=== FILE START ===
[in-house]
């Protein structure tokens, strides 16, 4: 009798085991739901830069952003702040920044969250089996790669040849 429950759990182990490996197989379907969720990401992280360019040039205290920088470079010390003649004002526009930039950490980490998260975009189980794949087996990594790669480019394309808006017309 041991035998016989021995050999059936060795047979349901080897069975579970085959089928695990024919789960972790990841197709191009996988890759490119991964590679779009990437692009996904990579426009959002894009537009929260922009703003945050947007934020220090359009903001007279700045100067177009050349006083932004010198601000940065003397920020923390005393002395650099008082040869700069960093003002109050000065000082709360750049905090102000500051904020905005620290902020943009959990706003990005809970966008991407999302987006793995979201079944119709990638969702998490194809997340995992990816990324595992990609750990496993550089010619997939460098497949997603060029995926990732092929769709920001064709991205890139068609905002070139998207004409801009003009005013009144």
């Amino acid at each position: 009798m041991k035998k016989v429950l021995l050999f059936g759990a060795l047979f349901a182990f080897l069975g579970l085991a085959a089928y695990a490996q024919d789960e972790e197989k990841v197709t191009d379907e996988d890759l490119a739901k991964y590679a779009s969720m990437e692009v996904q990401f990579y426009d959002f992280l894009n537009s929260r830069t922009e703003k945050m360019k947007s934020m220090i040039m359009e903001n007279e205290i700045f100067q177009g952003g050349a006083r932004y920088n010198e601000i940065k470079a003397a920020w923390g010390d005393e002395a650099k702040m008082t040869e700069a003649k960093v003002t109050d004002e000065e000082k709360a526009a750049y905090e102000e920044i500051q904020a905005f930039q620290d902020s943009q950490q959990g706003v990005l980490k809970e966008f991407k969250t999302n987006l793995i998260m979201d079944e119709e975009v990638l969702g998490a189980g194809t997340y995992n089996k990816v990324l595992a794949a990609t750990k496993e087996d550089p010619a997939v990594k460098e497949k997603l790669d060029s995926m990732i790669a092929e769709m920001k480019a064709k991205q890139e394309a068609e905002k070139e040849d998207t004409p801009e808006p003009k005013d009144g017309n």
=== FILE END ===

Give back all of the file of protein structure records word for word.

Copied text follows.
[in-house]
């Protein structure tokens, strides 16, 4: 009798085991739901830069952003702040920044969250089996790669040849 429950759990182990490996197989379907969720990401992280360019040039205290920088470079010390003649004002526009930039950490980490998260975009189980794949087996990594790669480019394309808006017309 041991035998016989021995050999059936060795047979349901080897069975579970085959089928695990024919789960972790990841197709191009996988890759490119991964590679779009990437692009996904990579426009959002894009537009929260922009703003945050947007934020220090359009903001007279700045100067177009050349006083932004010198601000940065003397920020923390005393002395650099008082040869700069960093003002109050000065000082709360750049905090102000500051904020905005620290902020943009959990706003990005809970966008991407999302987006793995979201079944119709990638969702998490194809997340995992990816990324595992990609750990496993550089010619997939460098497949997603060029995926990732092929769709920001064709991205890139068609905002070139998207004409801009003009005013009144």
């Amino acid at each position: 009798m041991k035998k016989v429950l021995l050999f059936g759990a060795l047979f349901a182990f080897l069975g579970l085991a085959a089928y695990a490996q024919d789960e972790e197989k990841v197709t191009d379907e996988d890759l490119a739901k991964y590679a779009s969720m990437e692009v996904q990401f990579y426009d959002f992280l894009n537009s929260r830069t922009e703003k945050m360019k947007s934020m220090i040039m359009e903001n007279e205290i700045f100067q177009g952003g050349a006083r932004y920088n010198e601000i940065k470079a003397a920020w923390g010390d005393e002395a650099k702040m008082t040869e700069a003649k960093v003002t109050d004002e000065e000082k709360a526009a750049y905090e102000e920044i500051q904020a905005f930039q620290d902020s943009q950490q959990g706003v990005l980490k809970e966008f991407k969250t999302n987006l793995i998260m979201d079944e119709e975009v990638l969702g998490a189980g194809t997340y995992n089996k990816v990324l595992a794949a990609t750990k496993e087996d550089p010619a997939v990594k460098e497949k997603l790669d060029s995926m990732i790669a092929e769709m920001k480019a064709k991205q890139e394309a068609e905002k070139e040849d998207t004409p801009e808006p003009k005013d009144g017309n």